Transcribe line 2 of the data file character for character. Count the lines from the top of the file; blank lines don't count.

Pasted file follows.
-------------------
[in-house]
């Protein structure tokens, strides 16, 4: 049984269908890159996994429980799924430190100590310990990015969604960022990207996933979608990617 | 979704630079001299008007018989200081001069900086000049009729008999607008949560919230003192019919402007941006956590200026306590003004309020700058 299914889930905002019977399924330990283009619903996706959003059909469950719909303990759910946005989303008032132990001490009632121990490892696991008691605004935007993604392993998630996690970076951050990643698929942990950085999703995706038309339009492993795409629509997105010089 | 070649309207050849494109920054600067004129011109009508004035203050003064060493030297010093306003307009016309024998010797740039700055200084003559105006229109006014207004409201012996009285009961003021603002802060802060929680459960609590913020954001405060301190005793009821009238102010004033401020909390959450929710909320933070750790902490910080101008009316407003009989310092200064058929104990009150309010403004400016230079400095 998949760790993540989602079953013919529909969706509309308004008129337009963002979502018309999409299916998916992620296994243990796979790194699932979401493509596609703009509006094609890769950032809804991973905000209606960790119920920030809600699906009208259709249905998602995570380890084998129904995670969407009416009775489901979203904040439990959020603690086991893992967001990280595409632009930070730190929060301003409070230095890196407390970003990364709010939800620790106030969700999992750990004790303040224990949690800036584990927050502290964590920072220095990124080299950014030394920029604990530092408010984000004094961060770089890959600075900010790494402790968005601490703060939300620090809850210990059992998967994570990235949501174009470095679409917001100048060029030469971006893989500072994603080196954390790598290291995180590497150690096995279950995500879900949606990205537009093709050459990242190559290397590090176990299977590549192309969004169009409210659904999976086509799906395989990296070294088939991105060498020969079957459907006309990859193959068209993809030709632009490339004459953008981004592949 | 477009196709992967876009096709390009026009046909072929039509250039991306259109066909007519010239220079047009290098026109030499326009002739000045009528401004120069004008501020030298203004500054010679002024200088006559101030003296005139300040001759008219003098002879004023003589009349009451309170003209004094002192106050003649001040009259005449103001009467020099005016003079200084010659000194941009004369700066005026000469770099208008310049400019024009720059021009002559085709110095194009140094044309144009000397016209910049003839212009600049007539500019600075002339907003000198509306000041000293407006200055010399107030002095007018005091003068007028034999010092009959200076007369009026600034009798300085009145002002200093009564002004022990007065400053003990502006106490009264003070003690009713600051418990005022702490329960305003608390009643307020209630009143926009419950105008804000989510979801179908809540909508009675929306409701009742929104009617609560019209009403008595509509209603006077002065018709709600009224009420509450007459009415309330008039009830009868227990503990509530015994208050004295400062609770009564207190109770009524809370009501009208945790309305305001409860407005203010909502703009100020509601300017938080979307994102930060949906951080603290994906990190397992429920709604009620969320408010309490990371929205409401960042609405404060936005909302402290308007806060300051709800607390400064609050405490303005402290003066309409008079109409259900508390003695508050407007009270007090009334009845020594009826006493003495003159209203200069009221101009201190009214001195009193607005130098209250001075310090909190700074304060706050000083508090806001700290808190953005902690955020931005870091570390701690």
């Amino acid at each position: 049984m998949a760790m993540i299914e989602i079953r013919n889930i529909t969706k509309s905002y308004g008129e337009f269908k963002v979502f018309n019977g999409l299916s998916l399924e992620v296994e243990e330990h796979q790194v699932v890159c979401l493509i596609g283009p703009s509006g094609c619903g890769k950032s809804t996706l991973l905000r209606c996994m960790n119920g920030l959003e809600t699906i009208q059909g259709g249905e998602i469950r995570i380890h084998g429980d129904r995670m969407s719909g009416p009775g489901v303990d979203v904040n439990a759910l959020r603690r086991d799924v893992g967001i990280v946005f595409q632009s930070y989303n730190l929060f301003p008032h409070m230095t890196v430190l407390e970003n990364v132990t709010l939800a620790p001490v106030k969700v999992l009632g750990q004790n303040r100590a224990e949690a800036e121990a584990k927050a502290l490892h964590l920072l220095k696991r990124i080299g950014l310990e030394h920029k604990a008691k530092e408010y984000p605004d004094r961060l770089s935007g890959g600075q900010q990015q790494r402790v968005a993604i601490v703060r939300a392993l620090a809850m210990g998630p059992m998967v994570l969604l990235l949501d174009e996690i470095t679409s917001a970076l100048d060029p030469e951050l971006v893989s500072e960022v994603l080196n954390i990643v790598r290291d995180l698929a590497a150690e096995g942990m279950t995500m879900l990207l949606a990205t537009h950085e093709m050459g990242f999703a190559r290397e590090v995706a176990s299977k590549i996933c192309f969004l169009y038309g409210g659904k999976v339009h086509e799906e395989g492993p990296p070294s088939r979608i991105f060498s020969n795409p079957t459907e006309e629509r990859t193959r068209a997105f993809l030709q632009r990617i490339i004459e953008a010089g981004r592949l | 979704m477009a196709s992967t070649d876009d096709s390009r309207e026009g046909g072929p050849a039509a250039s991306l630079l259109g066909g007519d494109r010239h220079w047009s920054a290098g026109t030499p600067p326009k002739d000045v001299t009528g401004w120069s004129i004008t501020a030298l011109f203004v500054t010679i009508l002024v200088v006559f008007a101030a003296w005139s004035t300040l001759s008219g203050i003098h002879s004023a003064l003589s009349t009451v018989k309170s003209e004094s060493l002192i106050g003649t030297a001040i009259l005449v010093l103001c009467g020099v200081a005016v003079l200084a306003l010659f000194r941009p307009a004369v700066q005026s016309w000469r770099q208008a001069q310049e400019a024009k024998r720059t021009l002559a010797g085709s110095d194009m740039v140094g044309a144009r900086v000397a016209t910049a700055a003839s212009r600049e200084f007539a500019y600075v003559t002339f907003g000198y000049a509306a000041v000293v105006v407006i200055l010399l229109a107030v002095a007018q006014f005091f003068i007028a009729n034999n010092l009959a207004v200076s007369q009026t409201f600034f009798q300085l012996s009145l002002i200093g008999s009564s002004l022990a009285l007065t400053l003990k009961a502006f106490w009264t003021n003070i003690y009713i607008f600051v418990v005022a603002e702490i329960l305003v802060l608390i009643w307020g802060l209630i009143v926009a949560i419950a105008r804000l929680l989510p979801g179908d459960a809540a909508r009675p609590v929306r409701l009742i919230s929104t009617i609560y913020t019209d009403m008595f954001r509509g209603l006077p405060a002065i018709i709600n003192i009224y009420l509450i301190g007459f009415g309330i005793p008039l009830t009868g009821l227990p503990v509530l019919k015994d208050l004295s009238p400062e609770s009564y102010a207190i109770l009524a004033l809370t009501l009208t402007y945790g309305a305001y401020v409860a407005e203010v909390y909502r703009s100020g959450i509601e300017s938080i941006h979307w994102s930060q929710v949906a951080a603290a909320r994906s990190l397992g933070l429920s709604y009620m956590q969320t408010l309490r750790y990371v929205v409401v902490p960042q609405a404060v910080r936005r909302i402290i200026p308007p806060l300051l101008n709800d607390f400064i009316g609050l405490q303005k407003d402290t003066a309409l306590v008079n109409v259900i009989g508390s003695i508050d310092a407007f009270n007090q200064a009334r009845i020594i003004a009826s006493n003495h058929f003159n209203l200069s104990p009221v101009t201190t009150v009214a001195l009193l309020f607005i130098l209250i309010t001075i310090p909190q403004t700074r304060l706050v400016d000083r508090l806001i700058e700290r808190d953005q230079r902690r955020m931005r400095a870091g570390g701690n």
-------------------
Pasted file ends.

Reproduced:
């Protein structure tokens, strides 16, 4: 049984269908890159996994429980799924430190100590310990990015969604960022990207996933979608990617 | 979704630079001299008007018989200081001069900086000049009729008999607008949560919230003192019919402007941006956590200026306590003004309020700058 299914889930905002019977399924330990283009619903996706959003059909469950719909303990759910946005989303008032132990001490009632121990490892696991008691605004935007993604392993998630996690970076951050990643698929942990950085999703995706038309339009492993795409629509997105010089 | 070649309207050849494109920054600067004129011109009508004035203050003064060493030297010093306003307009016309024998010797740039700055200084003559105006229109006014207004409201012996009285009961003021603002802060802060929680459960609590913020954001405060301190005793009821009238102010004033401020909390959450929710909320933070750790902490910080101008009316407003009989310092200064058929104990009150309010403004400016230079400095 998949760790993540989602079953013919529909969706509309308004008129337009963002979502018309999409299916998916992620296994243990796979790194699932979401493509596609703009509006094609890769950032809804991973905000209606960790119920920030809600699906009208259709249905998602995570380890084998129904995670969407009416009775489901979203904040439990959020603690086991893992967001990280595409632009930070730190929060301003409070230095890196407390970003990364709010939800620790106030969700999992750990004790303040224990949690800036584990927050502290964590920072220095990124080299950014030394920029604990530092408010984000004094961060770089890959600075900010790494402790968005601490703060939300620090809850210990059992998967994570990235949501174009470095679409917001100048060029030469971006893989500072994603080196954390790598290291995180590497150690096995279950995500879900949606990205537009093709050459990242190559290397590090176990299977590549192309969004169009409210659904999976086509799906395989990296070294088939991105060498020969079957459907006309990859193959068209993809030709632009490339004459953008981004592949 | 477009196709992967876009096709390009026009046909072929039509250039991306259109066909007519010239220079047009290098026109030499326009002739000045009528401004120069004008501020030298203004500054010679002024200088006559101030003296005139300040001759008219003098002879004023003589009349009451309170003209004094002192106050003649001040009259005449103001009467020099005016003079200084010659000194941009004369700066005026000469770099208008310049400019024009720059021009002559085709110095194009140094044309144009000397016209910049003839212009600049007539500019600075002339907003000198509306000041000293407006200055010399107030002095007018005091003068007028034999010092009959200076007369009026600034009798300085009145002002200093009564002004022990007065400053003990502006106490009264003070003690009713600051418990005022702490329960305003608390009643307020209630009143926009419950105008804000989510979801179908809540909508009675929306409701009742929104009617609560019209009403008595509509209603006077002065018709709600009224009420509450007459009415309330008039009830009868227990503990509530015994208050004295400062609770009564207190109770009524809370009501009208945790309305305001409860407005203010909502703009100020509601300017938080979307994102930060949906951080603290994906990190397992429920709604009620969320408010309490990371929205409401960042609405404060936005909302402290308007806060300051709800607390400064609050405490303005402290003066309409008079109409259900508390003695508050407007009270007090009334009845020594009826006493003495003159209203200069009221101009201190009214001195009193607005130098209250001075310090909190700074304060706050000083508090806001700290808190953005902690955020931005870091570390701690």